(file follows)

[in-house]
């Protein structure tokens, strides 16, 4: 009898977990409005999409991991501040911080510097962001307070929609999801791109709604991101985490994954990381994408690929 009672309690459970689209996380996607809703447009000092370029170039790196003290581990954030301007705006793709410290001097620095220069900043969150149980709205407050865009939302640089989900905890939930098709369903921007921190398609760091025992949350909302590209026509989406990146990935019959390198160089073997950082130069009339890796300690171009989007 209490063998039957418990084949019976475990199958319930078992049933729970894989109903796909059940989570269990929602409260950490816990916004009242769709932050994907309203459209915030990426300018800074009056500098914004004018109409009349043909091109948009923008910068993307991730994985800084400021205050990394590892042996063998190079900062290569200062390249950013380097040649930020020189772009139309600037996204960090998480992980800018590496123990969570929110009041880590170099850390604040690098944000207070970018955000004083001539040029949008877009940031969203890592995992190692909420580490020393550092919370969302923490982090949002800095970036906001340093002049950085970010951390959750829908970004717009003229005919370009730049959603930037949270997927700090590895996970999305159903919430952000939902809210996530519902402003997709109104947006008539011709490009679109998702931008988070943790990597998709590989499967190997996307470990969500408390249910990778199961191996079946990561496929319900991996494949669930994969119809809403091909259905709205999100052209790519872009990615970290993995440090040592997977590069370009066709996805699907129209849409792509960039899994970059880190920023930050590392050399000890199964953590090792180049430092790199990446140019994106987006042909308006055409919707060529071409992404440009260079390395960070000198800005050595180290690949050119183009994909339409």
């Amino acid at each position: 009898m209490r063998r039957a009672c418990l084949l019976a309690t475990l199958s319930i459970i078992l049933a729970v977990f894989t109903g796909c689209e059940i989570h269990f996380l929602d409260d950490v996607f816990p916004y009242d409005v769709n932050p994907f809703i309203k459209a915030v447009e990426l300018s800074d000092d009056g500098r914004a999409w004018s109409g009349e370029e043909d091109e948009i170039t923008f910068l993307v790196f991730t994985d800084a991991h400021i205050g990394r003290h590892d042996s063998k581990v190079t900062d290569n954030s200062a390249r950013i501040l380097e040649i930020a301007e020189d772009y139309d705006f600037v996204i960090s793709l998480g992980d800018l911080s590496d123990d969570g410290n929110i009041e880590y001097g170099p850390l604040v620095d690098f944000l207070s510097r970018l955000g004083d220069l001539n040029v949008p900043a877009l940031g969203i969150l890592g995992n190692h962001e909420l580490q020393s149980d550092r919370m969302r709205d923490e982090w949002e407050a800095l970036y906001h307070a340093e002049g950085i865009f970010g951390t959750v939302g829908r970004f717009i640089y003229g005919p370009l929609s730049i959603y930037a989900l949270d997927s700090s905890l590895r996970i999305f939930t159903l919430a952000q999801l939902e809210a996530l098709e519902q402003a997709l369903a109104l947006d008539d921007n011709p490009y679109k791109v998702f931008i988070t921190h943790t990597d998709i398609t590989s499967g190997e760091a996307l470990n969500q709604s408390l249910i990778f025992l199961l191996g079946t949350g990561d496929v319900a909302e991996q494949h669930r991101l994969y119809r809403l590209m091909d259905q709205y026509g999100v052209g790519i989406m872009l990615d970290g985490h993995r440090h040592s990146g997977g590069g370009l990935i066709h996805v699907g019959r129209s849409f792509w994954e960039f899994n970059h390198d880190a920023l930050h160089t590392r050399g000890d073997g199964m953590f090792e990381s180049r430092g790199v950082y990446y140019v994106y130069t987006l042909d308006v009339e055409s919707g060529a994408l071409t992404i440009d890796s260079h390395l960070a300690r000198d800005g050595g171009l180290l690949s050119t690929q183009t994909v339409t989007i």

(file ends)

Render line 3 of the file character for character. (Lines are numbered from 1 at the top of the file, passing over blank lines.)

């Amino acid at each position: 009898m209490r063998r039957a009672c418990l084949l019976a309690t475990l199958s319930i459970i078992l049933a729970v977990f894989t109903g796909c689209e059940i989570h269990f996380l929602d409260d950490v996607f816990p916004y009242d409005v769709n932050p994907f809703i309203k459209a915030v447009e990426l300018s800074d000092d009056g500098r914004a999409w004018s109409g009349e370029e043909d091109e948009i170039t923008f910068l993307v790196f991730t994985d800084a991991h400021i205050g990394r003290h590892d042996s063998k581990v190079t900062d290569n954030s200062a390249r950013i501040l380097e040649i930020a301007e020189d772009y139309d705006f600037v996204i960090s793709l998480g992980d800018l911080s590496d123990d969570g410290n929110i009041e880590y001097g170099p850390l604040v620095d690098f944000l207070s510097r970018l955000g004083d220069l001539n040029v949008p900043a877009l940031g969203i969150l890592g995992n190692h962001e909420l580490q020393s149980d550092r919370m969302r709205d923490e982090w949002e407050a800095l970036y906001h307070a340093e002049g950085i865009f970010g951390t959750v939302g829908r970004f717009i640089y003229g005919p370009l929609s730049i959603y930037a989900l949270d997927s700090s905890l590895r996970i999305f939930t159903l919430a952000q999801l939902e809210a996530l098709e519902q402003a997709l369903a109104l947006d008539d921007n011709p490009y679109k791109v998702f931008i988070t921190h943790t990597d998709i398609t590989s499967g190997e760091a996307l470990n969500q709604s408390l249910i990778f025992l199961l191996g079946t949350g990561d496929v319900a909302e991996q494949h669930r991101l994969y119809r809403l590209m091909d259905q709205y026509g999100v052209g790519i989406m872009l990615d970290g985490h993995r440090h040592s990146g997977g590069g370009l990935i066709h996805v699907g019959r129209s849409f792509w994954e960039f899994n970059h390198d880190a920023l930050h160089t590392r050399g000890d073997g199964m953590f090792e990381s180049r430092g790199v950082y990446y140019v994106y130069t987006l042909d308006v009339e055409s919707g060529a994408l071409t992404i440009d890796s260079h390395l960070a300690r000198d800005g050595g171009l180290l690949s050119t690929q183009t994909v339409t989007i």